RESULTS: Compared with ODF, iCBT had a significant and moderate treatment effect on the primary outcome depression (ie, PHQ-9; mean group difference=-2.34 [95% CI -3.58 to -1.10], P<.001, Cohen d=0.62). In the secondary outcomes, compared with ODF, iCBT had a significant and large effect on depression (ie, MADRS-S; P<.001, Cohen d=0.86) and a significant and moderate effect on the mental component scale of the SF-12 (P<.001, Cohen d=0.66) and the EQ-VAS (P<.001, Cohen d=0.62). Overall, 60% (n=43) of the iCBT group completed all 7 modules, whereas 82% (n=59) completed at least half of the modules. No patients were discontinued from the study owing to a high risk of suicide or deterioration in depression.

    CONCLUSIONS: Nurse-delivered iCBT can reduce depression and improve HRQoL in patients with CVD, enabling treatment for depression in their own homes and at their preferred time.

    TRIAL REGISTRATION: ClinicalTrials.gov NCT02778074; https://clinicaltrials.gov/ct2/show/NCT02778074.

  • 3.
    Lundgren, Johan
    Linköping University, Department of Social and Welfare Studies, Health, Activity, Care. Linköping University, Faculty of Health Sciences.
    Att bedöma och betygsätta generiska komptenser2011Report (Other academic)
  • 4. Order onlineBuy this publication >>
    Lundgren, Johan
    Linköping University, Department of Social and Welfare Studies, Division of Nursing Science. Linköping University, Faculty of Medicine and Health Sciences.
    Behind the Screen: -Internet-Based Cognitive Behavioural Therapy to Treat Depressive Symptoms in Persons with Heart Failure2018Doctoral thesis, comprehensive summary (Other academic)
    Abstract [en]

    Introduction

    The prevalence of depressive symptoms in persons with heart failure is higher than in age- and gender-matched populations not suffering from heart failure. Heart failure in itself is associated with an unpredictable trajectory of symptoms, a poor prognosis, high mortality and morbidity, and low health-related quality of life (HrQoL). With the addition of depressive symptoms to heart failure the negative health effects increase further. Though the negative consequences of depressive symptoms in heart failure are well known, there is a knowledge gap about the course of depressive symptoms in heart failure and about how to effectively manage these symptoms. Pharmacological treatment with serotonin reuptake inhibitors has not been able to demonstrate efficacy in persons with heart failure. In a few studies, cognitive behavioural therapy (CBT) delivered face-to-face, has demonstrated effects on depressive symptoms in persons with heart failure. However, currently there are barriers in delivering face-to-face CBT as there is a lack of therapists with the required training. As a solution to this, the use of Internet-based CBT (ICBT) has been proposed. ICBT has been shown to be effective in treatment of mild and moderate depression but has not been evaluated in persons with heart failure.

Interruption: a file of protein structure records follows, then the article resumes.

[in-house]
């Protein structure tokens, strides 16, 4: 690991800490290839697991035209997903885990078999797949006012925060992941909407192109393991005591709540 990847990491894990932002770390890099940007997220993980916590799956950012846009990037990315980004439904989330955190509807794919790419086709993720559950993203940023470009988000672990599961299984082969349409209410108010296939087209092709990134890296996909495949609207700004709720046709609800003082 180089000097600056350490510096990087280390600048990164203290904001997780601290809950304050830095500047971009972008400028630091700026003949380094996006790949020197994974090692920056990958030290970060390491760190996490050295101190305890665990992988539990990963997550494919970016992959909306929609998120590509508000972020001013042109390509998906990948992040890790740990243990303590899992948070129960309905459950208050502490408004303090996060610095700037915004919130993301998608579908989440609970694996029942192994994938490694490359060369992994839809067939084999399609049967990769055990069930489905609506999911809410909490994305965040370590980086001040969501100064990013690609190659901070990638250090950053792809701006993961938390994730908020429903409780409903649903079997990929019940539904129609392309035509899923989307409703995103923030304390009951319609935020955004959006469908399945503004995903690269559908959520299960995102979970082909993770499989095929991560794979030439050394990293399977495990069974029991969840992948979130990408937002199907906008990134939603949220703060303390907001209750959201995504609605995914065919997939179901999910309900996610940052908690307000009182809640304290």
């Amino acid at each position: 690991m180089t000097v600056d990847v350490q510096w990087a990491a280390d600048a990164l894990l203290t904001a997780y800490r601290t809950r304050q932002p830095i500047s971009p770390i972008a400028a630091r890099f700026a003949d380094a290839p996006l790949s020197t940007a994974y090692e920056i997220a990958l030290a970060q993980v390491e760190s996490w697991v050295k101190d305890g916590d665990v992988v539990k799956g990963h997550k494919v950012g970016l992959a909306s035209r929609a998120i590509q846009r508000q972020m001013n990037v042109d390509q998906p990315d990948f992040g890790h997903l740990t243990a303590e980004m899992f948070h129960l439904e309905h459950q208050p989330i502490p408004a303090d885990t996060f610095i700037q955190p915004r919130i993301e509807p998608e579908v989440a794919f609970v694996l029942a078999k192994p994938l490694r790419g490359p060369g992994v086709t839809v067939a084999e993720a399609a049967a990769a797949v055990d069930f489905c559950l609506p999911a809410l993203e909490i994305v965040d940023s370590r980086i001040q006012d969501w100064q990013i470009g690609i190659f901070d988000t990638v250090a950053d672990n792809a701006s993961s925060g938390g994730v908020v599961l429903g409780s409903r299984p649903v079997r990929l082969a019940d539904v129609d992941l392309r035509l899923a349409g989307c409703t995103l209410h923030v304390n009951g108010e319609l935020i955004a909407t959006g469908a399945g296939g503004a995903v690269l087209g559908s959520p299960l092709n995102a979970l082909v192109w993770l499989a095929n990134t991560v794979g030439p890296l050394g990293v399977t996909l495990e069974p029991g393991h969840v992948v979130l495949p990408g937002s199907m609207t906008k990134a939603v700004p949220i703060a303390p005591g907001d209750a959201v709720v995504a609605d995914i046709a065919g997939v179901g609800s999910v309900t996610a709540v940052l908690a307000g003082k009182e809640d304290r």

Aim

    The overall aim of this thesis was to describe depressive symptoms over time and to develop and evaluate an ICBT intervention to treat depressive symptoms in persons with heart failure.

    Design and Methods